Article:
Slow Food Cycling in Pemberton


Cycle through the countryside. Slow it down. Speed it up. Enjoy the fruits of someone’s labour. Appreciate the rich soil that gives us the misshapen potatoes that are perfect in every way. Ogle at the striped cows and take photos beside the giant sunflowers. Enjoy fresh berries and homemade bread. Cycle some more and then chill out under a willow tree. This week, I bring you to the annual Slow Food Cycle.

Now in its eighth year, Pemberton’s Slow Food Cycle was founded to help bridge the gap between local farmers and people who love food. Now, some 3,000 locals and tourists alike, make their way along the 50 kilometre farm belt that runs along Pemberton Farm Road.

The crowd is mixed: teens; young families; senior citizens; 20-somethings; those who like to go fast; and those who like to go slow. Anything goes as you make your way down the long stretch of flat farmland set against the backdrop of the dramatic Coast Mountain Range.

At each stop, the treats are plentiful and cheap. My favourites were Bannock with fresh Huckleberry jam made by a local First Nations woman; and the authentic fresh tacos from The Collective Kitchen.

This year’s participating farms and suppliers included: Rootdown Farm, Across the Creek Organics, Araxi Restaurant, Ice Cap Organics, Helmer’s Organic farm, Pemberton Valley Coffee Company, Purebread, Schramm Vodka Distillery and so much more.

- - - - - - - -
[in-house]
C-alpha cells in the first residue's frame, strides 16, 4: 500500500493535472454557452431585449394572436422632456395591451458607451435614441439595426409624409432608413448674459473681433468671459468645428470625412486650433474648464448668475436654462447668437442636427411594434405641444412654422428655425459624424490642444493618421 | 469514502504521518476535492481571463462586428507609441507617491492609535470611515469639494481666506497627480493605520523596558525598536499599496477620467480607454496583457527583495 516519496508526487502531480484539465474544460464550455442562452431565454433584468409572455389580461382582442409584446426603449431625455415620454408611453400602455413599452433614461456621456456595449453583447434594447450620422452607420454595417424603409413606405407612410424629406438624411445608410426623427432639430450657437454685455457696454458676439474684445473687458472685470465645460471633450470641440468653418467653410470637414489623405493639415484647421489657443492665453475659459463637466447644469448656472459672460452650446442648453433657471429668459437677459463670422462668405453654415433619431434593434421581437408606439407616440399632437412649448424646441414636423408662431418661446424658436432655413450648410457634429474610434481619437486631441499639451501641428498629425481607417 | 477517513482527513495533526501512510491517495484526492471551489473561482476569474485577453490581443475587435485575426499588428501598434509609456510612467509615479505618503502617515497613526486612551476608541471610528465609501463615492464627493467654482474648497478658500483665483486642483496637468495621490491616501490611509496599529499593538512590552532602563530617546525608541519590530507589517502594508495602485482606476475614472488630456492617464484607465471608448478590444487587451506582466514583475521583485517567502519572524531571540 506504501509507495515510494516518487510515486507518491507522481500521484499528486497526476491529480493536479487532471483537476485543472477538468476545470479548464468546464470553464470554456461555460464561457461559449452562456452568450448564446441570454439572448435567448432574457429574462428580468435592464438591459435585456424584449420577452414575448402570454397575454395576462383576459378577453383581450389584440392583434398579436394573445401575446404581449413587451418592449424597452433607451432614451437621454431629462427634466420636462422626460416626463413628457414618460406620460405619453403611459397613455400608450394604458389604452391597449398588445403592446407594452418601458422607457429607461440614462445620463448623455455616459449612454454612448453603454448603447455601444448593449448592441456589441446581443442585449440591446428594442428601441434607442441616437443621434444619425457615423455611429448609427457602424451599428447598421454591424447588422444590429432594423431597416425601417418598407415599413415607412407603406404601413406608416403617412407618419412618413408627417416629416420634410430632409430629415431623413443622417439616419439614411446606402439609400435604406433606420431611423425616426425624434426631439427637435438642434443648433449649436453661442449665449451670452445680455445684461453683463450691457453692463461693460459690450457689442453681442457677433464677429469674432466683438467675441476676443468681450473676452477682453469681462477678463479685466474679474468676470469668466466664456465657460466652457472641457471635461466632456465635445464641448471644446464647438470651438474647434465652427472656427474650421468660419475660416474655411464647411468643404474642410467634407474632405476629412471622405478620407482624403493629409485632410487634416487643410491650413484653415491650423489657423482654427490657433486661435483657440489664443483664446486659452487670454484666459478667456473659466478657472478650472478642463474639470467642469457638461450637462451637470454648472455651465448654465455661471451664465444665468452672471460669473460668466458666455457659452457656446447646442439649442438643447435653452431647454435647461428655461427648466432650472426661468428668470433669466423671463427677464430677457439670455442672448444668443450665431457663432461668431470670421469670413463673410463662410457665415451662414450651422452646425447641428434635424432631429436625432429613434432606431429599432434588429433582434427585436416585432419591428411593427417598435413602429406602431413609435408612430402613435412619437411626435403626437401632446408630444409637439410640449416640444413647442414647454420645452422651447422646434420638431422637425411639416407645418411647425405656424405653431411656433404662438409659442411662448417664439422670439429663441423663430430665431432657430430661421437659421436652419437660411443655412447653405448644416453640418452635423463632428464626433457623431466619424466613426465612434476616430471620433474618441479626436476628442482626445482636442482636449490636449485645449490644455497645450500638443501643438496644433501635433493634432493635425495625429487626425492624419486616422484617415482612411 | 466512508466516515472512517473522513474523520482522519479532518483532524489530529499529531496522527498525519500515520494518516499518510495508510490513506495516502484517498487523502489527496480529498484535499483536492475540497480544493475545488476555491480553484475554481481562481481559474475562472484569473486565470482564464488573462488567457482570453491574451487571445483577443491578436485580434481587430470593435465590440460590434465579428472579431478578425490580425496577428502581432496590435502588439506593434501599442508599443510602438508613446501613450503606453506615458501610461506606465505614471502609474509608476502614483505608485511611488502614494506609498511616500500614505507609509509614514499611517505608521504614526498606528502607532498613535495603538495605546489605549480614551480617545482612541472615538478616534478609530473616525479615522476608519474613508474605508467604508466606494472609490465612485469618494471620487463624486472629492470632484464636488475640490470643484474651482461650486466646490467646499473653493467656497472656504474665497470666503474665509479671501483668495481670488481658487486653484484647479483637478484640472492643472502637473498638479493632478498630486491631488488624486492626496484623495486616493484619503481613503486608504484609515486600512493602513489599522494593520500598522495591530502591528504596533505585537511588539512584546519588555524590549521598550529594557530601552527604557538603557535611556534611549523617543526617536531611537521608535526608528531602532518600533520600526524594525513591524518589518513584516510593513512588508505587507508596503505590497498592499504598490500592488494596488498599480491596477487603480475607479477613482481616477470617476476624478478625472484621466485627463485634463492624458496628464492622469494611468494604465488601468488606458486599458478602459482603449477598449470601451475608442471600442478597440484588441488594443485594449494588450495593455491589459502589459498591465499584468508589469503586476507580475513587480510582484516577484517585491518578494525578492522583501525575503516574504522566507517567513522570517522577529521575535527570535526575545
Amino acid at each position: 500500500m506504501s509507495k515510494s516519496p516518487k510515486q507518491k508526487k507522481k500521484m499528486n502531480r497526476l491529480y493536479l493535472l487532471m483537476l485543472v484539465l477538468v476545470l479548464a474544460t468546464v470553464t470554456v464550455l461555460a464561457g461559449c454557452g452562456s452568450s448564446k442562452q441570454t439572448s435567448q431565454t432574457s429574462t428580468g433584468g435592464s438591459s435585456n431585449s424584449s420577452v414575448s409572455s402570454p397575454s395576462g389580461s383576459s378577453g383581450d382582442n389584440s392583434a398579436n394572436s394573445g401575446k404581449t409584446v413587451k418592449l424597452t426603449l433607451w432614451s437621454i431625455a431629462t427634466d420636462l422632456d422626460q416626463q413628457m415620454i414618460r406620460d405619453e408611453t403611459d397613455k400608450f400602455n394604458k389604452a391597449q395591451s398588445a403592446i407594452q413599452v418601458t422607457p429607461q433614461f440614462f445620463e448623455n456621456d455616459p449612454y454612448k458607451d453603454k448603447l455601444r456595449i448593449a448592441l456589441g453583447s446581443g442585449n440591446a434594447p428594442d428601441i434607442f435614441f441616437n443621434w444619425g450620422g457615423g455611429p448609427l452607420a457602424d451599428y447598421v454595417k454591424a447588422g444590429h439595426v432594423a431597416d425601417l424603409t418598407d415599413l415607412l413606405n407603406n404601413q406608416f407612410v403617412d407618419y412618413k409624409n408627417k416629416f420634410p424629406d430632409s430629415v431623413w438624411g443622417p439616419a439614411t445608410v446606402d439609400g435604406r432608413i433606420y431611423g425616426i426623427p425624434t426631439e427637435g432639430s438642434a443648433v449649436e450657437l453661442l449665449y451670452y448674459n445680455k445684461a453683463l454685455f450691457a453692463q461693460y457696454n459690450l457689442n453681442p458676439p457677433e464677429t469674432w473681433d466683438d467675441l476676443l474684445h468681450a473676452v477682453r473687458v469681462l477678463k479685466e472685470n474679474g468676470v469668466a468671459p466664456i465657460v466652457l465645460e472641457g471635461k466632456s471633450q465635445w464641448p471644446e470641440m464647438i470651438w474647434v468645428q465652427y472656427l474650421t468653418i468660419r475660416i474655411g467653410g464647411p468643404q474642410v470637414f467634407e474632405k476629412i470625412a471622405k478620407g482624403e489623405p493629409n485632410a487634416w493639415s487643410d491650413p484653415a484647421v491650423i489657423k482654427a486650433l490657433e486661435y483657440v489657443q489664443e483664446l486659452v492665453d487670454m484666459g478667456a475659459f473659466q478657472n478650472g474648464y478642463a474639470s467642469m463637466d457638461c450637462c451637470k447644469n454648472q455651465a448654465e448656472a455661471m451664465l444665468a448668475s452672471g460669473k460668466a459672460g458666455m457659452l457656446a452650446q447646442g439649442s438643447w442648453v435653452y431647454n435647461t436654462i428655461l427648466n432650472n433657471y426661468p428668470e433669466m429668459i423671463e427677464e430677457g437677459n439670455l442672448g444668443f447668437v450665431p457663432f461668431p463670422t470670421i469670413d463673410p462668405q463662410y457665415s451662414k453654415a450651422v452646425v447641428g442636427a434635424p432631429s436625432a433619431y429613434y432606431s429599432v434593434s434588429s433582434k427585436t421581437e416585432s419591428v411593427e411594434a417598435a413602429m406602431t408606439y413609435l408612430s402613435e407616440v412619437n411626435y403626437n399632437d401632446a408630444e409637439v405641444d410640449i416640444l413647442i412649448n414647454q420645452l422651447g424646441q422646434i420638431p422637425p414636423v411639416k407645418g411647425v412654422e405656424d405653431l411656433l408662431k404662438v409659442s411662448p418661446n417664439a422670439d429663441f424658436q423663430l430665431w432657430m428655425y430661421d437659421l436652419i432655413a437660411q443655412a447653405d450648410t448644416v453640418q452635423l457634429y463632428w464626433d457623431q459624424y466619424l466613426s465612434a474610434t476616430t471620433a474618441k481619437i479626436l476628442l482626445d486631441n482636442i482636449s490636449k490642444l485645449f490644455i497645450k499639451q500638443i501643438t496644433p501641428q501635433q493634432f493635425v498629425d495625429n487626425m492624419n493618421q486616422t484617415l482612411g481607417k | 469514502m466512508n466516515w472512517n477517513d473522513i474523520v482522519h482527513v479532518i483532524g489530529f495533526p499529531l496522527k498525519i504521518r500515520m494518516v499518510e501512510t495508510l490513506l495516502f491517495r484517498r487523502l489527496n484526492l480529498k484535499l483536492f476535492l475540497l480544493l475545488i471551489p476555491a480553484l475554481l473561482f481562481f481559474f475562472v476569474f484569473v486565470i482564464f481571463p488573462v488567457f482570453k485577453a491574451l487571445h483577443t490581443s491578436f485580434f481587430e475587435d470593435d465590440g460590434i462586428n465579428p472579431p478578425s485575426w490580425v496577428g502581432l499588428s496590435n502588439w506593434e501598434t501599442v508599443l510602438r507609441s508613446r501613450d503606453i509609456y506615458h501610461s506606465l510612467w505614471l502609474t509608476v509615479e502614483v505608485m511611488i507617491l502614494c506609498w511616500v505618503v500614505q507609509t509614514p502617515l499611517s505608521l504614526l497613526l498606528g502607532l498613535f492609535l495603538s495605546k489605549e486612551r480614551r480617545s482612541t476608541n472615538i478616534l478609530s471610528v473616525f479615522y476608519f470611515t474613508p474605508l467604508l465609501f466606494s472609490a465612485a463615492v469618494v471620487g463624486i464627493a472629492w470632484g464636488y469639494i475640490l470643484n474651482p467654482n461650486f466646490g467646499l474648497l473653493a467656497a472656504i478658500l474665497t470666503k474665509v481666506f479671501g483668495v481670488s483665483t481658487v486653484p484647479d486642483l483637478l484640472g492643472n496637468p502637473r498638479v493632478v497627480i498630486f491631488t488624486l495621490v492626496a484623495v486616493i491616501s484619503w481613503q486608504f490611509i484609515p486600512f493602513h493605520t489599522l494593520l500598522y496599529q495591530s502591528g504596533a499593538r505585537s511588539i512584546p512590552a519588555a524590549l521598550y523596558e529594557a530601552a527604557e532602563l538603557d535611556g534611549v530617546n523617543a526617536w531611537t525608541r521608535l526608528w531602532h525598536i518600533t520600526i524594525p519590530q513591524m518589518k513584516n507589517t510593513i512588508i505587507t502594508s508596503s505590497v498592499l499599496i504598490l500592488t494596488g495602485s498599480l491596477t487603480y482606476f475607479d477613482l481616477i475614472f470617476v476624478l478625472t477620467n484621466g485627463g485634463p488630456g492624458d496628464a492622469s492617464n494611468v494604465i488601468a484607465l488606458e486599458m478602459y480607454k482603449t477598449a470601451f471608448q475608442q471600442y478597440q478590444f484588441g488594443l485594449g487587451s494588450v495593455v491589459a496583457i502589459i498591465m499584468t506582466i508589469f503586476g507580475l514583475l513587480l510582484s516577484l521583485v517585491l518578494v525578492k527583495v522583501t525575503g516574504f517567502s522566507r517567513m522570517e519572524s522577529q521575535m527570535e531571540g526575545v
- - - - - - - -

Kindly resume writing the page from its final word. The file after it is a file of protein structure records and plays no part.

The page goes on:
While this year’s Slow Food Cycle  has come to an end, the good news is that you can do your own Pemberton farm cycle. Head on over to the local bike shop, Bike Co. and rent a bike. While many of the farms featured in the Slow Food Cycle only open their doors for Slow Food Cycle Sunday, there are still some that welcome visitors. North Arm Farm, which is closer to Mount Currie, is my favourite for berry picking in the summer and squash and pumpkin picking in the fall.

After visiting the farms, I have a deeper appreciation for how and where my food is produced— and you will too!

PUBLICATION: Vancouver Is Awesome


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